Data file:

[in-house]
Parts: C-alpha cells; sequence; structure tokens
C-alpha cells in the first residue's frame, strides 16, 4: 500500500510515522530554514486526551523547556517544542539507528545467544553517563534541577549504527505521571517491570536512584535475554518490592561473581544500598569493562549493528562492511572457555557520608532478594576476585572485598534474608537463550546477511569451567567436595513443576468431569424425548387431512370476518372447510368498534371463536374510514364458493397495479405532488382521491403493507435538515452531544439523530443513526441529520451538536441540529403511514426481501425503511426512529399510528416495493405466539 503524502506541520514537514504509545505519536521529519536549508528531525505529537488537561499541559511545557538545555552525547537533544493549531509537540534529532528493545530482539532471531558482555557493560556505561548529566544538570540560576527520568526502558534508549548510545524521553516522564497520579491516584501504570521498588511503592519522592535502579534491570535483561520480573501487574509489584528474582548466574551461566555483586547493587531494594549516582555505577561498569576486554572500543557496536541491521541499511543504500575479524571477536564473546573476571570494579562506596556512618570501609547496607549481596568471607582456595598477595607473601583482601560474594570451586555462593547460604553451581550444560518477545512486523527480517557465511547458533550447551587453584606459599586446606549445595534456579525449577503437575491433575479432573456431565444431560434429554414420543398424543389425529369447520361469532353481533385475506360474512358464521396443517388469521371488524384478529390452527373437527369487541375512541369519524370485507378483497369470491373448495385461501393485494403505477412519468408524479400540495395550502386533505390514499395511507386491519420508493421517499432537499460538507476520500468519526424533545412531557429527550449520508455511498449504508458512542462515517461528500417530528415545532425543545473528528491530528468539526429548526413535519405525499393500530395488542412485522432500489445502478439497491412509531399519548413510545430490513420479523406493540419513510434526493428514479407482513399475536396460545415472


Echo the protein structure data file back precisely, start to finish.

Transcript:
[in-house]
Parts: C-alpha cells; sequence; structure tokens
C-alpha cells in the first residue's frame, strides 16, 4: 500500500510515522530554514486526551523547556517544542539507528545467544553517563534541577549504527505521571517491570536512584535475554518490592561473581544500598569493562549493528562492511572457555557520608532478594576476585572485598534474608537463550546477511569451567567436595513443576468431569424425548387431512370476518372447510368498534371463536374510514364458493397495479405532488382521491403493507435538515452531544439523530443513526441529520451538536441540529403511514426481501425503511426512529399510528416495493405466539 503524502506541520514537514504509545505519536521529519536549508528531525505529537488537561499541559511545557538545555552525547537533544493549531509537540534529532528493545530482539532471531558482555557493560556505561548529566544538570540560576527520568526502558534508549548510545524521553516522564497520579491516584501504570521498588511503592519522592535502579534491570535483561520480573501487574509489584528474582548466574551461566555483586547493587531494594549516582555505577561498569576486554572500543557496536541491521541499511543504500575479524571477536564473546573476571570494579562506596556512618570501609547496607549481596568471607582456595598477595607473601583482601560474594570451586555462593547460604553451581550444560518477545512486523527480517557465511547458533550447551587453584606459599586446606549445595534456579525449577503437575491433575479432573456431565444431560434429554414420543398424543389425529369447520361469532353481533385475506360474512358464521396443517388469521371488524384478529390452527373437527369487541375512541369519524370485507378483497369470491373448495385461501393485494403505477412519468408524479400540495395550502386533505390514499395511507386491519420508493421517499432537499460538507476520500468519526424533545412531557429527550449520508455511498449504508458512542462515517461528500417530528415545532425543545473528528491530528468539526429548526413535519405525499393500530395488542412485522432500489445502478439497491412509531399519548413510545430490513420479523406493540419513510434526493428514479407482513399475536396460545415472